"""
if not st.session_state.host == 'rhino':
return
grids_info_file = results_folder.joinpath('grids_info.json')
info = json.loads(grids_info_file.read_text())
model = hb_model.to_dict()
grids = model['properties']['radiance']['sensor_grids']
geometries = []
merged_values = []
for i, grid_info in enumerate(info):
result_file = results_folder.joinpath(f"{grid_info['full_id']}.res")
values = [float(v) for v in result_file.read_text().splitlines()]
mesh = json.dumps(grids[i]['mesh'])
merged_values += values
geometries.append(json.loads(mesh))
result_json = {
"type": "AnalyticalMesh",
"mesh": geometries,
"values": merged_values
}
col1, col2 = st.columns(2)
with col1:
inputs.send(
data=result_json,
unique_id='preview-mesh',
default_checked=True,
label=result_name,
delay=1000,
key=result_name
)
with col2:
button.send(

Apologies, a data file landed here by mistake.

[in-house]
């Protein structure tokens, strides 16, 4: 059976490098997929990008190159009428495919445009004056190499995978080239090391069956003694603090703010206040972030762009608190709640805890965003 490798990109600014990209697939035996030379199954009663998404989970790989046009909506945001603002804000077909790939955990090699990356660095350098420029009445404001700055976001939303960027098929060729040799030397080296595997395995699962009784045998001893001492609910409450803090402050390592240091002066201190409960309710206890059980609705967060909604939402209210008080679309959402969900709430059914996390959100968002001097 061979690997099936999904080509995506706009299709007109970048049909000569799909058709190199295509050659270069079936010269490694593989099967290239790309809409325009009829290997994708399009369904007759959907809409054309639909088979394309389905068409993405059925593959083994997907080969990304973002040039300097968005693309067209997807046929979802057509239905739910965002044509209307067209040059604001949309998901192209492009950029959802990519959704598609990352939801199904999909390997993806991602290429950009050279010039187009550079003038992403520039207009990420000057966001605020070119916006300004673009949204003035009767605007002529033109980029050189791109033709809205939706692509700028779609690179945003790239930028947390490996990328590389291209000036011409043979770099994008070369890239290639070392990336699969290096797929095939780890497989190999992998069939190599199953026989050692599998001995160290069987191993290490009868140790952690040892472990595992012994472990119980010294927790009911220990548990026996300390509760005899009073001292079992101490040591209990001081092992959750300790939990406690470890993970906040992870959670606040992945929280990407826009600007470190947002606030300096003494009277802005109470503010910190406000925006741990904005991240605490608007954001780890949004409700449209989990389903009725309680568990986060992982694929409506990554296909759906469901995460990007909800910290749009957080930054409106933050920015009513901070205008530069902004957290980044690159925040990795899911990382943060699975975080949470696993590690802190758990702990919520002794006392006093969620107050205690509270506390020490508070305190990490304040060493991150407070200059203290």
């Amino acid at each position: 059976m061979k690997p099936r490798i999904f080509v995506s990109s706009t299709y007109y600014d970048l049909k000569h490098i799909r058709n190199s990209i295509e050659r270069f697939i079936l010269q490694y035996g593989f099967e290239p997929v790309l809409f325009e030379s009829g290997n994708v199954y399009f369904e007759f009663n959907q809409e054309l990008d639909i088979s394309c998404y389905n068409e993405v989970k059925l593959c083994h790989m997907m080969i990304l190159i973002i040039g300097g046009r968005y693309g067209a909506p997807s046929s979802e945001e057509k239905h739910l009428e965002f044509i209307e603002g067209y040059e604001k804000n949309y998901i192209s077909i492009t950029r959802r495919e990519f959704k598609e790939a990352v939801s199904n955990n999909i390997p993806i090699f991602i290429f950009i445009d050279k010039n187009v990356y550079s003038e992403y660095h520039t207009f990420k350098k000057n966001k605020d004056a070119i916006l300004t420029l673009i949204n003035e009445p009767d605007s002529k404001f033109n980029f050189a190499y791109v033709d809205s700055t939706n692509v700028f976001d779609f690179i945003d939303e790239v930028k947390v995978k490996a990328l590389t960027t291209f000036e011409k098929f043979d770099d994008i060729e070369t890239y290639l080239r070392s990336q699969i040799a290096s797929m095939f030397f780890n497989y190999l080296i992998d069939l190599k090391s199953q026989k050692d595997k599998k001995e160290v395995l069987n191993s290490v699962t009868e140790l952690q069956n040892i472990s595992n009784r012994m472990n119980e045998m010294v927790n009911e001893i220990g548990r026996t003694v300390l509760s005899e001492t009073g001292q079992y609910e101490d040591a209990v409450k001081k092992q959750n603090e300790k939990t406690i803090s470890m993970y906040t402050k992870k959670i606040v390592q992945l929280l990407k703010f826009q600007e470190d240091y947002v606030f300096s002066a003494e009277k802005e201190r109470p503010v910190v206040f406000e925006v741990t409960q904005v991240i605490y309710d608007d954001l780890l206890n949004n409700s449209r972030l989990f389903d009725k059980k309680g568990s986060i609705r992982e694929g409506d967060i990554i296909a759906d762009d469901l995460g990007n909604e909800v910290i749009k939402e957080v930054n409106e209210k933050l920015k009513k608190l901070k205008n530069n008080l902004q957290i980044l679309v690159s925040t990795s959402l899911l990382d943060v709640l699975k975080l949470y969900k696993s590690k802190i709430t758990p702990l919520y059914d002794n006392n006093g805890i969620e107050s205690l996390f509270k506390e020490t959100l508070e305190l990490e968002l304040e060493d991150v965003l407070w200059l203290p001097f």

action='BakeGeometry',
data=result_json,
unique_id=f'bake_{result_name}',
key=result_name)
Helper function to send a Honeybee model and the results as a colored mesh in Rhino
def visualize_model_with_mesh(hbjson_path: Path,
result_folders: List[Path] = None,
result_names: List[str] = None,
show_rhino_mesh: bool = False):
"""Visualize the Honeybee model in Rhino with colored mesh.
The result_folders and result_names accept a list of values. This is for the
reason that you can mount multiple results on the same model. An example would
be to mount the results of DA, sDA, and UDI on the same model.
args:
hbjson_path: Path to the HBJSON file.
result_folders: List of paths to the folder where the result files are written.
This is only used in creating colored mesh in Rhino.
result_names: List of names of the result files. This is only used in creating
colored mesh in Rhino. Defaults to None which means the names will be
assigned based on the order of the result files.
show_rhino_mesh: Boolean to show the mesh in Rhino or not. Defaults to False.
"""
hb_model = HBModel.from_hbjson(hbjson_path.as_posix())
rhino_hbjson(hb_model)
if show_rhino_mesh:
if not result_names: